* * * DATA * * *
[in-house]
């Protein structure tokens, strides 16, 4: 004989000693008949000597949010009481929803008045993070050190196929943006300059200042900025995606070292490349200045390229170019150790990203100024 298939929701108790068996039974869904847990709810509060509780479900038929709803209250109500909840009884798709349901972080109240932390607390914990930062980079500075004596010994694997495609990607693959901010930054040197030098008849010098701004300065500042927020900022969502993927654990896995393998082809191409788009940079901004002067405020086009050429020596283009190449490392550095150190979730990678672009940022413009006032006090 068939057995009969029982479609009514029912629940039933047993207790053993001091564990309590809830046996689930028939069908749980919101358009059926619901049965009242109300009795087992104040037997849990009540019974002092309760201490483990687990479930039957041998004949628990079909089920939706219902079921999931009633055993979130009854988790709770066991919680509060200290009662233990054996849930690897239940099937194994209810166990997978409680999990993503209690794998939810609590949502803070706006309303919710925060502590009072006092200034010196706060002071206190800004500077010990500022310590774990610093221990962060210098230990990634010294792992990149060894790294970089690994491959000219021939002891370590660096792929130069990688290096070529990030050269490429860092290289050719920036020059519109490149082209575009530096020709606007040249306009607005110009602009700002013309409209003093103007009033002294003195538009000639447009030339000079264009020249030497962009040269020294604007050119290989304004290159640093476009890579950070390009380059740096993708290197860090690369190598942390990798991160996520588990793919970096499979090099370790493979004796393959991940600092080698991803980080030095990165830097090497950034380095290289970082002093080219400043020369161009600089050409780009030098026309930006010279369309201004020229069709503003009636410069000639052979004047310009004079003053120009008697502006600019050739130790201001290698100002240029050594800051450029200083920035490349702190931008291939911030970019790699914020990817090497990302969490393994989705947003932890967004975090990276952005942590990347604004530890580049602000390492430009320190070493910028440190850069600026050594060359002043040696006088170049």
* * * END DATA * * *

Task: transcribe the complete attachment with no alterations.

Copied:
[in-house]
């Protein structure tokens, strides 16, 4: 004989000693008949000597949010009481929803008045993070050190196929943006300059200042900025995606070292490349200045390229170019150790990203100024 298939929701108790068996039974869904847990709810509060509780479900038929709803209250109500909840009884798709349901972080109240932390607390914990930062980079500075004596010994694997495609990607693959901010930054040197030098008849010098701004300065500042927020900022969502993927654990896995393998082809191409788009940079901004002067405020086009050429020596283009190449490392550095150190979730990678672009940022413009006032006090 068939057995009969029982479609009514029912629940039933047993207790053993001091564990309590809830046996689930028939069908749980919101358009059926619901049965009242109300009795087992104040037997849990009540019974002092309760201490483990687990479930039957041998004949628990079909089920939706219902079921999931009633055993979130009854988790709770066991919680509060200290009662233990054996849930690897239940099937194994209810166990997978409680999990993503209690794998939810609590949502803070706006309303919710925060502590009072006092200034010196706060002071206190800004500077010990500022310590774990610093221990962060210098230990990634010294792992990149060894790294970089690994491959000219021939002891370590660096792929130069990688290096070529990030050269490429860092290289050719920036020059519109490149082209575009530096020709606007040249306009607005110009602009700002013309409209003093103007009033002294003195538009000639447009030339000079264009020249030497962009040269020294604007050119290989304004290159640093476009890579950070390009380059740096993708290197860090690369190598942390990798991160996520588990793919970096499979090099370790493979004796393959991940600092080698991803980080030095990165830097090497950034380095290289970082002093080219400043020369161009600089050409780009030098026309930006010279369309201004020229069709503003009636410069000639052979004047310009004079003053120009008697502006600019050739130790201001290698100002240029050594800051450029200083920035490349702190931008291939911030970019790699914020990817090497990302969490393994989705947003932890967004975090990276952005942590990347604004530890580049602000390492430009320190070493910028440190850069600026050594060359002043040696006088170049």